Accutron214.com


Specializing in the sale of Accutron 214 caliber timepieces.

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ACCUTRON
The Worlds' First Electronic Timepiece

era:
A Symbol of its Era:
 
 
In any serious discussion of 20th century technology, Accutron 214 timepieces are acknowledged as an American icon.
The 214 served as a high-quality prototype for the inexpensive quartz watches that followed it a decade later. The finest mechanical chronometers available today can only tick nine times per second. Accutrons' ingenious tuning fork mechanism splits each second into 360 parts.
No other timepiece has had a greater impact on the way that we keep time today. Just put one to your ear and you'll hear the difference.

    The 214 project was introduced at a time when America was awakened to the potential threat of Russian advances in space technology. At the helm was retired general Omar N. Bradley, the quiet hero of WW2, and the man after whom the Bradley Fighting Vehicle was named.

    Americas' Moon Landing Program" actually began about eight months after Accutron first appeared in stores. President John F. Kennedy delivered a speech before a joint session of Congress in which he said that America must be the first nation to land a man on the Moon. That challenge opened an amazing period in American history. It lead to the creation of N.A.S.A. (National Aeronautics & Space Administration) and gave birth to the Astronaut Corps which was comprised of America's best comercial and military test pilots.



Birth of an icon: 
 
  These vintige adds were only intended to show the revolutionary movement of the 214 caliber Accutron, and there was no mention of a model named "Spaceview", but potential buyers wanted them and dealers were happy to provide them with conversions. It wasn't long before dealers couldn't keep up with the demand and Bulova started shipping a new lineup of models with the designation "Spaceview". See Accutron Spaceview History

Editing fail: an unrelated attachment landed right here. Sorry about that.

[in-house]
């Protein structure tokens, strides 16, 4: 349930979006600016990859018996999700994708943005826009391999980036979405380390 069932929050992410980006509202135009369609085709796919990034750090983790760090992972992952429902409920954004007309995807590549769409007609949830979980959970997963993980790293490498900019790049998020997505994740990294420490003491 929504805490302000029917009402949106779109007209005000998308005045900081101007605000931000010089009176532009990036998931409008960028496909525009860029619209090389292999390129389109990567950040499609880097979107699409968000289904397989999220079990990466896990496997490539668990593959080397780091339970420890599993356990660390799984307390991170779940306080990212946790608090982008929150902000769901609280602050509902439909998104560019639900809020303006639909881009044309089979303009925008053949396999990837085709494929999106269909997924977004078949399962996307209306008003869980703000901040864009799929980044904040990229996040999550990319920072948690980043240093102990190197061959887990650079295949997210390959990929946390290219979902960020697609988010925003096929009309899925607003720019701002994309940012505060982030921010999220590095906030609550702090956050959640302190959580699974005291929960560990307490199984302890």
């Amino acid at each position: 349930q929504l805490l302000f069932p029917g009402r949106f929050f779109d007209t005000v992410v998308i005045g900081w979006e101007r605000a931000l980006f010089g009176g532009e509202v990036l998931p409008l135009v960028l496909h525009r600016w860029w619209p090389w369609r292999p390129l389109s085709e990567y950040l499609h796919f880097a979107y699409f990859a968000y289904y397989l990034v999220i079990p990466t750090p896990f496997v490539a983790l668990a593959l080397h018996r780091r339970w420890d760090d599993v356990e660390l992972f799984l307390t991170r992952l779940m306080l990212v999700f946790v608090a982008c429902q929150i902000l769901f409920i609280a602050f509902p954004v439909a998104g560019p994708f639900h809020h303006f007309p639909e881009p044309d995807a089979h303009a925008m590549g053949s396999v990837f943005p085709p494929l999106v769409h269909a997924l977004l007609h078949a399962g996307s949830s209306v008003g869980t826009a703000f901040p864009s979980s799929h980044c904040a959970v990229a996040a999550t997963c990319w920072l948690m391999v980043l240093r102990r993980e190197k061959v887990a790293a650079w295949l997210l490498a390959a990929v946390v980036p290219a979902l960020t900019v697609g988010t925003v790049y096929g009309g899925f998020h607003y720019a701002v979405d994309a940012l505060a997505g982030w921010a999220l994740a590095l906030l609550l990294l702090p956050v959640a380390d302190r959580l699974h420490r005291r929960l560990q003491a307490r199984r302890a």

During the next few years, with aircraft setting new speed and altitude records regularly, and satellites multiplying in orbit, I wanted a piece of it to call my own, so at the end of November 1963 just a few days after president Kennedys' assassination, in need of something to lift my spirits, I bought a gleaming stainless steel Accutron Chapter Ring Spaceview at the then fairly high price of $150.


Honors:

    The Accutron 214 was declared an American "Gift of State" by President Lyndon Johnson, and for over a decade they were given to hundreds of visiting dignitaries. Accutron panel clocks were installed in ships and aircraft including Air Force One.

The "Astronaut" model was worn by pilots of our experimental X-15 Rocket planes, and Accutron played a vital part in every US Space mission.

There are several scientific instruments with Accutron 214 timing devices installed in the Moon's "Sea of Tranquility" crater. The first of them was carried there by the crew of Apollo Eleven, the first mission to land men on the moon.

 
                       

Go! Go! Go!
I still remember feelings of pride and apprehension as Apollo 11 lifted off in 1969. I watched as the gigantic projectile rose, slowly at first from its' pad. For that event TVs were set up in store windows and at workplaces so that people could go about their business without missing the launch and we crowded around those early sets to witness the historic event. At the Kennedy Space Center on that July day at 9:32am EST, three men from Earth began a journey to the Moon.

Fly Me to the Moon.
   
America's Astronauts were young men who regularly flew the fastest and most sophisticated aircraft in existence at that time. They were mostly military test pilots so it should come as no surprise that they loved speed on land as well as in the air.
 
   Enter another American icon, the Chevrolet Corvette. Although the many documented exploits by astronauts with their "Vette's" were kept under wraps by NASA, and product endorsements were taboo for astronauts, General Motors, sensing an opportunity for free advertising, leased Corvettes to our astronauts for one doller a year, so during the years that followed, wherever the astronauts went as a group, there were bound to be Corvette's in the parking lot, and Accutrons on their wrists.

Epilogue:
    For those of you who have an Accutron 214 that belonged to a loved one, I hope that these paragraphs have shed some light on the reasons why many in our generation treasured them, and why we kept them long after Bulova stopped repairing them.

I like to think that sometime in this decade, the sixty plus year old instruments on the moon will be brought back and displayed at the  Smithsonian Air & Space Museum. I only hope that we get to them first.


Copyright  2002 by Martin Marcus. All rights reserved. These pages may not be copied without written consent.